The gray clapboard farmhouse still stands where Jeff Carter and his friends built it 70 years ago, on the highest point of what was then his farm on the edge of McLean.
Jeff Carter died 10 years ago, and nearly half of the three acres where he raised his family has given way to modern roads and subdivisions of compact houses. Soon the dilapidated farmhouse will go, too.
But Jeff Carter's daughter, 62-year-old Lucy Carter Carrick, is not so easily moved.
"This is my daddy's land, my land," she said decisively last week, "I could never leave it."
Lucy Carrick is the last of the four Carter children to remain on the homestead, and under an unusual real estate agreement Carrick and her husband recently completed with a local developer, she won't be leaving.
The affection Lucy Carrick has for the land is apparent. Last week, as she stood on the porch of the old farmhouse, she fondly recalled her childhood there. She pointed to the spot where her family kept the chickens and the cow, the old pump house that provided water long before there was indoor plumbing, the fruit trees she climbed as a girl, collecting peaches, pears and apples for her mother, who turned them into rows and rows of jars of preserves.
Carrick and her husband Theodore moved to the house shortly after her father died in 1971. But in the past several years, the Carricks, who shared the home with Lucy's brother Russell until his death two years ago, found it increasingly difficult to maintain the old house.
County officials began to hint about condemnation. Neighbors complained the house was an eyesore. And the Carricks, whose only income is Theodore Carrick's retirement benefits, were having trouble paying the taxes on the 1.8 acres of the original farmland that they still own.
For a while, the Carricks and Russell Carter considered selling the land and buying another house. But the idea of leaving the land came hard to them.
In 1980, the Carricks asked McLean real estate agent Deborah Alexander if she had any ideas. She did, and after several months of negotiations, she helped the Carricks conclude a land trade with a local developer, Eugene M. Lawson, Jr. of American Homecrafters Ltd.
In the agreement, the Carricks traded Lawson 1.4 acres for a new house built by Lawson next to their old homestead and $10,000 cash. The Carricks kept two-fifths of an acre, the site of their new house.
The Carricks are pleased with their new, three-bedroom rambler, finished only last week. On a tour of the small white house, they pointed proudly to the cathedral ceiling over the living and dining rooms, the wall-to-wall carpeting and the new kitchen appliances.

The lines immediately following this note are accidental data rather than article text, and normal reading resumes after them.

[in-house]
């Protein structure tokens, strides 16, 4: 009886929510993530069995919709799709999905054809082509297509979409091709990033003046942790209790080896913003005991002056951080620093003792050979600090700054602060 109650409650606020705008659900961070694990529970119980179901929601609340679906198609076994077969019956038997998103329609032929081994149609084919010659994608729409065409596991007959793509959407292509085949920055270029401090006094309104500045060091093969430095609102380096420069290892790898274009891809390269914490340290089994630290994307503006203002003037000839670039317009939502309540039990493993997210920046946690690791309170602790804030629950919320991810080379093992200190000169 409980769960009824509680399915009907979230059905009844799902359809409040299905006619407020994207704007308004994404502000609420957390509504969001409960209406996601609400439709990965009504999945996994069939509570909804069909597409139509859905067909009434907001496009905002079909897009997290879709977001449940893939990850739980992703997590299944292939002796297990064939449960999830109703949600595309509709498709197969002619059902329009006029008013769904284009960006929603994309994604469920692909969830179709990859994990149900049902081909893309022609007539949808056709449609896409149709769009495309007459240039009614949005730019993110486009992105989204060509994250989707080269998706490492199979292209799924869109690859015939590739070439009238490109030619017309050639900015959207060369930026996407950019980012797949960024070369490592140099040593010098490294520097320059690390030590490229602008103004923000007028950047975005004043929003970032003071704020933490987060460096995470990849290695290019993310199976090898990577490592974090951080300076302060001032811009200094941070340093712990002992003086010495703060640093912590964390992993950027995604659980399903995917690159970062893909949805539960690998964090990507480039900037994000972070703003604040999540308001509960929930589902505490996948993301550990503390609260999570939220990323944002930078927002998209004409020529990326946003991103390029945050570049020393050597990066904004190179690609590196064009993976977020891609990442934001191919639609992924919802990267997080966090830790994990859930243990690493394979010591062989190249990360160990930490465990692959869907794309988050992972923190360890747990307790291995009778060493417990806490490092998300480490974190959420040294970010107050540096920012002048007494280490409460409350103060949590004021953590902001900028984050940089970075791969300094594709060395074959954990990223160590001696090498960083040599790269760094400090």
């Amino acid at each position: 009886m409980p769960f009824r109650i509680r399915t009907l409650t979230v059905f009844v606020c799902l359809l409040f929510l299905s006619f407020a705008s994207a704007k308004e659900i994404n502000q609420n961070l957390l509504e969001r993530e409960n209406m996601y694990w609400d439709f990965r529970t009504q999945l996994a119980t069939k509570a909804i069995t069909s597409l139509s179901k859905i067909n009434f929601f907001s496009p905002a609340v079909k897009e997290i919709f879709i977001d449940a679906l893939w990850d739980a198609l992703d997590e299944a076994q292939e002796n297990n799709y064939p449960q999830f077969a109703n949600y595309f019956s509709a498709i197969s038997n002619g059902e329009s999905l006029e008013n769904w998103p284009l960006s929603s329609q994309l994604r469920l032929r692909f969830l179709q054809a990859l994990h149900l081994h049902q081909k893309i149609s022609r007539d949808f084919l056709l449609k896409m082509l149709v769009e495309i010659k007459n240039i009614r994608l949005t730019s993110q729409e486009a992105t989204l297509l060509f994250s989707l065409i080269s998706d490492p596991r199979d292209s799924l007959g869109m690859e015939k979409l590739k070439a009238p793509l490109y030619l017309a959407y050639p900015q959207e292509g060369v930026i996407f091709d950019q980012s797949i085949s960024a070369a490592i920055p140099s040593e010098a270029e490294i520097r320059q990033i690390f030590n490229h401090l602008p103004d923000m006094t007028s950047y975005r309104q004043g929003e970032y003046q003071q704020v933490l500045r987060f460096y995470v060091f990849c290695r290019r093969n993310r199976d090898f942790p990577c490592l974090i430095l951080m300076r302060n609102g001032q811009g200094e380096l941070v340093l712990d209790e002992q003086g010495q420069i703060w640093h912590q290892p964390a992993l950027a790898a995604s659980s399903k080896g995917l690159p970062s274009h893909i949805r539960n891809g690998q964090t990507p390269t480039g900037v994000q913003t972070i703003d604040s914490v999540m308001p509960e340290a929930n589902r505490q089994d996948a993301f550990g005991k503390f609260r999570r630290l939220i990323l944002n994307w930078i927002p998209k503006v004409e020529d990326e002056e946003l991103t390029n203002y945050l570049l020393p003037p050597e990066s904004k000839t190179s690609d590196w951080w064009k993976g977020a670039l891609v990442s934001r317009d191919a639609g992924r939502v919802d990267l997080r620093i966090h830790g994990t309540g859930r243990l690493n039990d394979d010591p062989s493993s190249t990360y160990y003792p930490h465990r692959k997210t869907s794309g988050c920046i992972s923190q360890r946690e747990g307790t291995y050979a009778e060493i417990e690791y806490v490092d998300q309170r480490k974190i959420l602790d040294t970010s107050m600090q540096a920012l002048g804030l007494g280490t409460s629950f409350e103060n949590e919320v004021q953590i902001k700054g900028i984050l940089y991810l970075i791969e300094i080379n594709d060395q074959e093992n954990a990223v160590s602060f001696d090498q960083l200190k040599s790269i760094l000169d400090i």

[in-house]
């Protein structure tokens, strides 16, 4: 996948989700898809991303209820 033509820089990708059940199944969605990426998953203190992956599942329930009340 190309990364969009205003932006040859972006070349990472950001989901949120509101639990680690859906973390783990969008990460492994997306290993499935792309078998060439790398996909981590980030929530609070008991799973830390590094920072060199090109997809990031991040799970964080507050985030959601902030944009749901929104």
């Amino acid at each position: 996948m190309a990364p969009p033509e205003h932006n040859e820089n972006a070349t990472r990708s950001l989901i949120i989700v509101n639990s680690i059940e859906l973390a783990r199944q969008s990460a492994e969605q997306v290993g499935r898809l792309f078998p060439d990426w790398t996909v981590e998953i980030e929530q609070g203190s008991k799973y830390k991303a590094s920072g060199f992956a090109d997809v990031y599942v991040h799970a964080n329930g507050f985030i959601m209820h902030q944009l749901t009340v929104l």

Lawson, in his McLean headquarters, said he is equally pleased with the deal, which he said was attractive because undeveloped land is hard to come by in McLean and because he did not have to sink any cash into the land purchase.
Lawson plans to raze the old farmhouse soon and build three houses, similar to the Carricks', on the remaining land. The houses are expected to sell for about $150,000 each. He said he expects to make a $30,000 profit, which he said is half of what he could have made if he had purchased all 1.8 acres.
"There is no doubt that it would have been more profitable to buy the land outright from the Carricks and build four houses on it," said Lawson. "But that is not what made the deal attractive. It was a chance to do something good for good people and for the area. The only difference between one builder and another is his reputation for accommodating his clients."
Lawson said the Carrick house is worth about $130,000, or the value of the land he received in the deal. He said the house and the cash bonus paid to the Carricks cost him about $100,000. He also paid $30,000 to Lucy Carrick's sole surviving sister, who would have inherited part of the land. Lawson said he has been paying taxes on the 1.4 acres, amounting to $5,000 a year, since 1980 when he took over the land lease and began working to obtain the many permits needed to build the Carrick house and develop the remaining land.
Fairfax County has assessed the Carrick's new house, just off Dolley Madison Boulevard, at $117,000; the 1.4 acres the Carricks traded to Lawson is assessed at $116,500.
"This was a very human approach to a human problem," said Alexander, the Carricks' real estate agent. "That is what made it an unusual business transaction. The deal was economically feasible for the builder and economically feasible for the Carricks as well,"
When the Carricks first came to her, Alexander said, she advised them that if they decided to sell the land, it probably would not bring enough to buy a new house in McLean, where the average home price is $200,000. By trading the land, the Carricks also were able avoid a capital gains tax.
"It was a case of cooperation working to everyone's advantage," she said.
Lucy Carrick said she won't be upset when the bulldozers come and tear down the house where she grew up. "It was a happy house," she said. "Full of good times and good memories. But it's old and ready to go."
Theodore Carrick isn't so sure his wife will feel the same way when workers actually begin razing the old home.
"She won't be able to watch," he said. "When the time comes she will be hurting, so will I. The passing of a house is like the passing of a loved one."
During the negotiations with Lawson, Lucy Carrick remained firm on one point. She insisted that her new home be built next to an old holly tree, which now stands as a dividing mark between her childhood home and her new house.
"My daddy planted that holly tree," she said. "He brought it up from the river where he used to go fishing. I was maybe 10 years old when he planted it there and I've watched it grow.
"I could never leave it."